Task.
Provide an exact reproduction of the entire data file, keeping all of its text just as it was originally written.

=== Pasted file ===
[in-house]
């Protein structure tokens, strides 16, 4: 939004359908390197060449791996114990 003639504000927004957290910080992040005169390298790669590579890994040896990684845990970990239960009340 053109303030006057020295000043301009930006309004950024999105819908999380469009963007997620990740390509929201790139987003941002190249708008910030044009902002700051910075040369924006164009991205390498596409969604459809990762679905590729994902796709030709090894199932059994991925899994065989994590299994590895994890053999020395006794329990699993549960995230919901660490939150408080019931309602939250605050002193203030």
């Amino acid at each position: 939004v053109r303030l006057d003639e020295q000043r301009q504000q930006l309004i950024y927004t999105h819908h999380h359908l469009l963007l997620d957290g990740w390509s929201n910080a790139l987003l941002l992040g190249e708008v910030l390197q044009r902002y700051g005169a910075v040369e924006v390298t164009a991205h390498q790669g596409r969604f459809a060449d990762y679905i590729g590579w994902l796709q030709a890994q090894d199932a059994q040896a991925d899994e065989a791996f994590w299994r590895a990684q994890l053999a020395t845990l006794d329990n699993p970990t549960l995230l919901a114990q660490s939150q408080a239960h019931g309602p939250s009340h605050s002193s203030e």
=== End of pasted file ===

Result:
[in-house]
């Protein structure tokens, strides 16, 4: 939004359908390197060449791996114990 003639504000927004957290910080992040005169390298790669590579890994040896990684845990970990239960009340 053109303030006057020295000043301009930006309004950024999105819908999380469009963007997620990740390509929201790139987003941002190249708008910030044009902002700051910075040369924006164009991205390498596409969604459809990762679905590729994902796709030709090894199932059994991925899994065989994590299994590895994890053999020395006794329990699993549960995230919901660490939150408080019931309602939250605050002193203030």
């Amino acid at each position: 939004v053109r303030l006057d003639e020295q000043r301009q504000q930006l309004i950024y927004t999105h819908h999380h359908l469009l963007l997620d957290g990740w390509s929201n910080a790139l987003l941002l992040g190249e708008v910030l390197q044009r902002y700051g005169a910075v040369e924006v390298t164009a991205h390498q790669g596409r969604f459809a060449d990762y679905i590729g590579w994902l796709q030709a890994q090894d199932a059994q040896a991925d899994e065989a791996f994590w299994r590895a990684q994890l053999a020395t845990l006794d329990n699993p970990t549960l995230l919901a114990q660490s939150q408080a239960h019931g309602p939250s009340h605050s002193s203030e």